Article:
The Adventures of Constantine Cavafy
Ukiyo-e: Pictures from the Floating World
November 17, 2005 through January 7, 2006
Contact: Caroline Dowling, 212.759.7999
Gallery hours: Tuesday–Friday, 9:30–5:30; Saturday, 10:00–6:00.
Pace/MacGill Gallery is pleased to present an exhibition featuring two new bodies of work, “The Adventures of Constantine Cavafy” and “Ukiyo-e: Pictures from the Floating World,” by Duane Michals. The “Cavafy” series (2003-05) is comprised of multiple picture sequences; each sequence includes, on average, ten gelatin silver prints measuring 5 x 7 inches with hand written text. Inspired by the writings of Greek poet Constantine P. Cavafy (1863-1933), the series depicts fictitious scenes from Cavafy’s life as imagined by Michals. Michals’s friend, actor Joel Grey, is cast as Cavafy. Also on view for the first time are pictures from the series “Ukiyo-e: Pictures From the Floating World” (2005). Composed of single, 11 x 14 inch chromogenic photographs, the series explores what Michals describes as “the real world of appearances in which we live” and reflects the aesthetic and philosophical spirit of traditional Japanese prints. Adjacent to the photographs Michals has written epigrammatic prose and poems to accompany the images.
Rather than illustrating Cavafy’s poems, Michals adopts a writer’s role and authors visual stories and text about Cavafy himself. Michals’s sequences depict the unfolding of moments or events in which the poet is envisioned to participate. Michals’s own identification with Cavafy adds a personal dimension to an already intimate body of work: the “Cavafy” series explores religion, friendship, the creative process, and erotic desire. This is Michals’s second series to focus on Cavafy as a subject; his first was “Homage to Cavafy” (1978). Although he has previously used color film for commercial projects, “Ukiyo-e: Pictures from the Floating World” marks the first occasion that Michals has used color in his private work. Images from this series describe discrete moments with the powerful brevity of Japanese haiku: a bird is freed from its cage, a man plays cards, a sudden breeze passes, a flower blossoms, an actor becomes sad.
Duane Michals (b. 1932, McKeesport, Pa.) received a BA from the University of Denver in 1953 and worked as a graphic designer until his involvement with photography deepened in the late 1950s. Michals made significant, creative strides in the field of photography during the 1960s. The sequences, for which he is widely known, appropriate cinema’s frame-by-frame format. Comprised of single, small-scale gelatin silver prints, each sequence depicts the unfolding of an event or reveals various perspectives on a specific subject. Michals has also incorporated text as a key component in his single and multipart works. Mixing fragility with strength, gravity with humor, and the mundane with the unexpected, Michals’s work touches upon universal themes such as love, desire, memory, death, and immortality.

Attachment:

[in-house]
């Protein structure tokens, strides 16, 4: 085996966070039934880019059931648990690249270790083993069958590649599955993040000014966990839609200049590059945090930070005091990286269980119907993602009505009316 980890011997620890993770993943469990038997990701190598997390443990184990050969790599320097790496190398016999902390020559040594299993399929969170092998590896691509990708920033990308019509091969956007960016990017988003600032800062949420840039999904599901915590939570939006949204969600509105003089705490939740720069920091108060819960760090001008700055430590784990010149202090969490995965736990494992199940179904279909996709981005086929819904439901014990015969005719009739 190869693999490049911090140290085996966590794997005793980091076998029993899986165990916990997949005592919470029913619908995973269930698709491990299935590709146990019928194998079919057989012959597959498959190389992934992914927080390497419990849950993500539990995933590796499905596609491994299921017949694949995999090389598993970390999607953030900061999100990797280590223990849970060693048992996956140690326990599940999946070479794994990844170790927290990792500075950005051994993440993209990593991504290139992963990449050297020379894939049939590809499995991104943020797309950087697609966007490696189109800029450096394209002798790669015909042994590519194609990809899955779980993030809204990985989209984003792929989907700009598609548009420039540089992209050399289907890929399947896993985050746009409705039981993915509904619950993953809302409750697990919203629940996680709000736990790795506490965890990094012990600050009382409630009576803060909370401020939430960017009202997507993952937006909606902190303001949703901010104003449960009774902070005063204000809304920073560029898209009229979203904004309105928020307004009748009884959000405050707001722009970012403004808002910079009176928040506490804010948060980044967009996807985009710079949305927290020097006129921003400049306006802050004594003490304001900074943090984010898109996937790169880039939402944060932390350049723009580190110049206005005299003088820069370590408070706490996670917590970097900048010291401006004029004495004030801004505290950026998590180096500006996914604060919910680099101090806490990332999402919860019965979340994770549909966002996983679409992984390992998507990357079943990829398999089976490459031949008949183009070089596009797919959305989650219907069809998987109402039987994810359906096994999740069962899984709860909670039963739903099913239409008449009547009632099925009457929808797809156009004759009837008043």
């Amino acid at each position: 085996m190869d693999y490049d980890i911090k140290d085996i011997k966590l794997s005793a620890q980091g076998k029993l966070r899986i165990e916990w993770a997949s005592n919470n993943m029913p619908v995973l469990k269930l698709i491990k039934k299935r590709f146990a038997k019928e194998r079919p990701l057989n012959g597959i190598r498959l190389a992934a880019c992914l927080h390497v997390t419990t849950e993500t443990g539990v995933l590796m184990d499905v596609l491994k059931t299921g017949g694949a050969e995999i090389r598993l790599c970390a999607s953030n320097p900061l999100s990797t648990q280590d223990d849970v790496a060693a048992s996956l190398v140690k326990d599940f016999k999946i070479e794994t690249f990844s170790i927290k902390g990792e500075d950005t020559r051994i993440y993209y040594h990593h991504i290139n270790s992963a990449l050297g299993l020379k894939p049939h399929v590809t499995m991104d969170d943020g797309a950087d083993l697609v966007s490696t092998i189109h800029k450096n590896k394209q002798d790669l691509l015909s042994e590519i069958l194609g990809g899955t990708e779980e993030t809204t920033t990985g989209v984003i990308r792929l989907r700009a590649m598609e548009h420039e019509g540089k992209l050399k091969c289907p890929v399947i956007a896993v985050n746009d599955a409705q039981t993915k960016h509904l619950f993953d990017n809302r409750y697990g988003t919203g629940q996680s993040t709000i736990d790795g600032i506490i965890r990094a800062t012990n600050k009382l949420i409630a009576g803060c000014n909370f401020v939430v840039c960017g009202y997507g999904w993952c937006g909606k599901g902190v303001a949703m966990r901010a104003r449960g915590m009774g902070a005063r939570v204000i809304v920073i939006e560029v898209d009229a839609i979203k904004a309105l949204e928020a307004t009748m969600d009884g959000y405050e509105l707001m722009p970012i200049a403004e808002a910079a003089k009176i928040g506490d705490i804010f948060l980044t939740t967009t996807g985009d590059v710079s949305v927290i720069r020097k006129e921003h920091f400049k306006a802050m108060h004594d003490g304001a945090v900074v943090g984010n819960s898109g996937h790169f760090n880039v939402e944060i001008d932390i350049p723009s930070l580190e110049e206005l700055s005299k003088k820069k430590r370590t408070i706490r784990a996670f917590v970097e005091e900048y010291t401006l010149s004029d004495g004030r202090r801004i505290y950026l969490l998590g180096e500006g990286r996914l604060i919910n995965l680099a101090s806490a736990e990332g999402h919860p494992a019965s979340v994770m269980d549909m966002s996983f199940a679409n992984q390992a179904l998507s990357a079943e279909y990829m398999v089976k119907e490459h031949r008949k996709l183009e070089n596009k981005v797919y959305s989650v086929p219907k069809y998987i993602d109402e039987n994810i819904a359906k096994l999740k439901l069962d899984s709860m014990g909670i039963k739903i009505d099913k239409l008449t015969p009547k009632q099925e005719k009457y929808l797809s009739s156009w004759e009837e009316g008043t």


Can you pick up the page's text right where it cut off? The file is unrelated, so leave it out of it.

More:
Over the past four decades, Michals’s work has been exhibited in the United States and abroad. The Museum of Modern Art, New York, hosted Michals’s first solo exhibition (1970), and a year later the George Eastman House, Rochester, N.Y., mounted another (1971). More recently, he has had one-person shows at the Odakyu Museum, Tokyo (1999), and the National Gallery of Canada, Ontario (2000). In 2005 his photographs were featured in “Big Bang: Destruction and Creation in Art of the 21st Century,” at the Centre Georges Pompidou, Paris, and “Recent Acquisitions: Some Versions of the Portrait” at the International Center of Photography, New York.
In recognition of his contributions to photography, Michals has been honored with a CAPS Grant (1975), a National Endowment for the Arts Fellowship (1976), the International Center of Photography Infinity Award for Art (1989),and the Foto España International Award (2001). Michals is also an officer of the Order of Arts and Letters, an award bestowed by the French Government in 1993.
Michals's work belongs to numerous permanent collections in the U.S. and abroad, including the Israel Museum, Jerusalem; the J. Paul Getty Museum, Los Angeles; the Metropolitan Museum of Art, New York; the Moderna Museet, Stockholm; the Museum of Modern Art, New York; the National Museum of Modern Art, Kyoto; and the Philadelphia Museum of Art. His archive is housed at the Carnegie Museum of Art, Pittsburgh.